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an englishman in mexico
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peoplewitheyes



Joined: 02 May 2003
Posts: 4
Location: uk

PostPosted: Sat May 03, 2003 2:38 pm    Post subject: an englishman in mexico Reply with quote

Hello everybody

i'm new here, and in fact to the world of TEFL.

i have a quick question about teaching in Mexico: I understand that there is a preference for American English teachers. Would it be tough for me as a Queen's English speaker to get work?

thanks in advance
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Ben Round de Bloc



Joined: 16 Jan 2003
Posts: 1946

PostPosted: Sat May 03, 2003 3:52 pm    Post subject: No problem Reply with quote

In the part of Mexico where I live, no disadvantage for you if you choose the right school. A few schools do advertise American English, however. If you plan to work in academic institutions, keep in mind that the British Council has major influence in Mexico, which could be to your advantage.

Most Mexican students, even at advanced levels, can't tell the difference between American and British spoken English. At the start of every semester when I get new students at various levels at the university where I teach, I introduce myself, and after I've spoken in English for awhile, I ask them where they think I'm from. Guesses always include Canada, the USA, and England. I'm from Midwest USA and sound like it.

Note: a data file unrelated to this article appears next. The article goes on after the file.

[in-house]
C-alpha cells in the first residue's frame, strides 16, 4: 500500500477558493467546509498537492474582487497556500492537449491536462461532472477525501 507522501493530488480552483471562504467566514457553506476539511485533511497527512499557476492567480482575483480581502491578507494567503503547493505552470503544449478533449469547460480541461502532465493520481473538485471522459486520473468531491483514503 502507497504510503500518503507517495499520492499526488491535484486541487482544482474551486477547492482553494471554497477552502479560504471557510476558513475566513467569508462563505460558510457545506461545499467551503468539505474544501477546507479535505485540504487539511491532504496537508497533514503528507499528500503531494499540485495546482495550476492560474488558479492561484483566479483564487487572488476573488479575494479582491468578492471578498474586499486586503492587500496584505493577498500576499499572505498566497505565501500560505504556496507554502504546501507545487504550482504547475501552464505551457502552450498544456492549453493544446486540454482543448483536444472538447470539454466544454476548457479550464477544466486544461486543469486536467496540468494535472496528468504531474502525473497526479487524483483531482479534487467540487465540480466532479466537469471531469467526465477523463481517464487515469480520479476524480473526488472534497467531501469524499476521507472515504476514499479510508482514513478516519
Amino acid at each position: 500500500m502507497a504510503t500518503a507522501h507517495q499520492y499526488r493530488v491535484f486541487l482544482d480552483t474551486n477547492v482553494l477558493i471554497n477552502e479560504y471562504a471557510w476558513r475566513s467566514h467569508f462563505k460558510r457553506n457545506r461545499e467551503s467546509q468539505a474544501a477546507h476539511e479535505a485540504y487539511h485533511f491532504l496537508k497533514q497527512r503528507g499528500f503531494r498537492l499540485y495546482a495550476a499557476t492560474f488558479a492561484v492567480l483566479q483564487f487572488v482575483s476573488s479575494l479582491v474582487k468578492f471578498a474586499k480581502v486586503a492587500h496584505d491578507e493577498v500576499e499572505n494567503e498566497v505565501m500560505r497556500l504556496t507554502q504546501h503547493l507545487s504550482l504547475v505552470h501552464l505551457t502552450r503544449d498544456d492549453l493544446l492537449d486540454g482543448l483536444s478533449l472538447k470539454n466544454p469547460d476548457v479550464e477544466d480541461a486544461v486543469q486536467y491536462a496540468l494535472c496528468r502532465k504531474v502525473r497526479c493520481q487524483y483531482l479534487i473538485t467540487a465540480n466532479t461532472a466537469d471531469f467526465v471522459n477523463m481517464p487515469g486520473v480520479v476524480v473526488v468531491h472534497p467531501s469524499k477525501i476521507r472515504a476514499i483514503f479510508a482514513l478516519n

Once when I was giving oral placement exams to new students, a girl who placed in advanced level for oral production told me after the exam that she really hoped she'd be in one of my classes. When I asked her why, she replied, "Because I want a teacher from England. I can't understand Americans. They all talk like they have a mouth full of potatoes." Fortunately for her, she did not end up in one of my classes. Evil or Very Mad

In the city where I live, there are a number of EFL teachers from the UK. I've never heard any of them mention that they were denied a job due to their Queen's English.

Best wishes!
Smile
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Guy Courchesne



Joined: 10 Mar 2003
Posts: 9396
Location: Mexico City

PostPosted: Sun May 04, 2003 3:33 am    Post subject: Queen's English Reply with quote

Mexico City gives us a different perspective. British teachers are given a bit of a rough ride, especially in business circles.

We've employed numerous Brits and we've always had trouble with students at first. I emphasize "at first". Later, the students came around as the teachers were able to adjust, working within a solid program.

A suggestion I'll make to a Brit teacher looking for work in Mexico is to check out the British Council or any school that prefers CELTA teachers, such as English First. The aim is to promote British culture and so their hiring often is slanted towards UK nationals. They seem to be an island in a sea of american English, but a good place to start.

You know, as a Canadian, I'm torn on these things. We share cultural heritage equally with both the UK and the US. I've had to adjust my manner of teaching and speech to reflect the needs of Mexico (so far from God, so close to the US).


Last edited by Guy Courchesne on Sun May 04, 2003 2:36 pm; edited 1 time in total
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Guy Courchesne